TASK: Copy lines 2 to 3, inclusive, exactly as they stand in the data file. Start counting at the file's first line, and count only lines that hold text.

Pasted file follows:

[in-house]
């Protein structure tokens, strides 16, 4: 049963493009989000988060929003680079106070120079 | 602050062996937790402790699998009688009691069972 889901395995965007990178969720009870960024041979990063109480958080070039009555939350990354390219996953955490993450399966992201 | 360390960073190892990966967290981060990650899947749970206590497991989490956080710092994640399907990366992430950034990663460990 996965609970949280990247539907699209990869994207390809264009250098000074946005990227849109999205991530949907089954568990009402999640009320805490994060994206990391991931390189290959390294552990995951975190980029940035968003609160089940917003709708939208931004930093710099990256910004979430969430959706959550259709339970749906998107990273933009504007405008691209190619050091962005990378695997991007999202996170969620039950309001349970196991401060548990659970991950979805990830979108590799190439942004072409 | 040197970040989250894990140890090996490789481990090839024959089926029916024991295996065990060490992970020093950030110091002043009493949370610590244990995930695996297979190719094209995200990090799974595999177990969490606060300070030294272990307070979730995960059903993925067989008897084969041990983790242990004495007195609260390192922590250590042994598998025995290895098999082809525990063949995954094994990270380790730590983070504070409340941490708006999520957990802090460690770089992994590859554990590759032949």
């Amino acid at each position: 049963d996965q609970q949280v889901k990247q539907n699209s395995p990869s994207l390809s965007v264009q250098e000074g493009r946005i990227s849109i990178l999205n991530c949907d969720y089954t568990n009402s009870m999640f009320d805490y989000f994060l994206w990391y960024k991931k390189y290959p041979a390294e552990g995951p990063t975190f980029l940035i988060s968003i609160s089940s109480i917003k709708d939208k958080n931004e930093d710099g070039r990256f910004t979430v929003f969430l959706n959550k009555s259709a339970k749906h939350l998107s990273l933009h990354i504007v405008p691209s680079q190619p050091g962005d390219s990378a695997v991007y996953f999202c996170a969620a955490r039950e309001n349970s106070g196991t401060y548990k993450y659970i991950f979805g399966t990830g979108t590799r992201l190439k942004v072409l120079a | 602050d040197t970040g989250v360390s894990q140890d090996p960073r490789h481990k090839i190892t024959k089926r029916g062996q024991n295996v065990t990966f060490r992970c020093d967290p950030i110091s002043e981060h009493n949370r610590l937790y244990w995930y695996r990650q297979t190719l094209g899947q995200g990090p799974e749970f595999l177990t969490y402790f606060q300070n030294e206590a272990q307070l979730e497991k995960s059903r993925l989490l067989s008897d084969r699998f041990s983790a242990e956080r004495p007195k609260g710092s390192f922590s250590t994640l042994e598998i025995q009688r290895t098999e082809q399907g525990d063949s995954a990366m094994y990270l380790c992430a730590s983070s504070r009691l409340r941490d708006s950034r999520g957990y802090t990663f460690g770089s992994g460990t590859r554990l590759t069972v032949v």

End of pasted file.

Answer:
């Protein structure tokens, strides 16, 4: 049963493009989000988060929003680079106070120079 | 602050062996937790402790699998009688009691069972 889901395995965007990178969720009870960024041979990063109480958080070039009555939350990354390219996953955490993450399966992201 | 360390960073190892990966967290981060990650899947749970206590497991989490956080710092994640399907990366992430950034990663460990 996965609970949280990247539907699209990869994207390809264009250098000074946005990227849109999205991530949907089954568990009402999640009320805490994060994206990391991931390189290959390294552990995951975190980029940035968003609160089940917003709708939208931004930093710099990256910004979430969430959706959550259709339970749906998107990273933009504007405008691209190619050091962005990378695997991007999202996170969620039950309001349970196991401060548990659970991950979805990830979108590799190439942004072409 | 040197970040989250894990140890090996490789481990090839024959089926029916024991295996065990060490992970020093950030110091002043009493949370610590244990995930695996297979190719094209995200990090799974595999177990969490606060300070030294272990307070979730995960059903993925067989008897084969041990983790242990004495007195609260390192922590250590042994598998025995290895098999082809525990063949995954094994990270380790730590983070504070409340941490708006999520957990802090460690770089992994590859554990590759032949």
């Amino acid at each position: 049963d996965q609970q949280v889901k990247q539907n699209s395995p990869s994207l390809s965007v264009q250098e000074g493009r946005i990227s849109i990178l999205n991530c949907d969720y089954t568990n009402s009870m999640f009320d805490y989000f994060l994206w990391y960024k991931k390189y290959p041979a390294e552990g995951p990063t975190f980029l940035i988060s968003i609160s089940s109480i917003k709708d939208k958080n931004e930093d710099g070039r990256f910004t979430v929003f969430l959706n959550k009555s259709a339970k749906h939350l998107s990273l933009h990354i504007v405008p691209s680079q190619p050091g962005d390219s990378a695997v991007y996953f999202c996170a969620a955490r039950e309001n349970s106070g196991t401060y548990k993450y659970i991950f979805g399966t990830g979108t590799r992201l190439k942004v072409l120079a | 602050d040197t970040g989250v360390s894990q140890d090996p960073r490789h481990k090839i190892t024959k089926r029916g062996q024991n295996v065990t990966f060490r992970c020093d967290p950030i110091s002043e981060h009493n949370r610590l937790y244990w995930y695996r990650q297979t190719l094209g899947q995200g990090p799974e749970f595999l177990t969490y402790f606060q300070n030294e206590a272990q307070l979730e497991k995960s059903r993925l989490l067989s008897d084969r699998f041990s983790a242990e956080r004495p007195k609260g710092s390192f922590s250590t994640l042994e598998i025995q009688r290895t098999e082809q399907g525990d063949s995954a990366m094994y990270l380790c992430a730590s983070s504070r009691l409340r941490d708006s950034r999520g957990y802090t990663f460690g770089s992994g460990t590859r554990l590759t069972v032949v």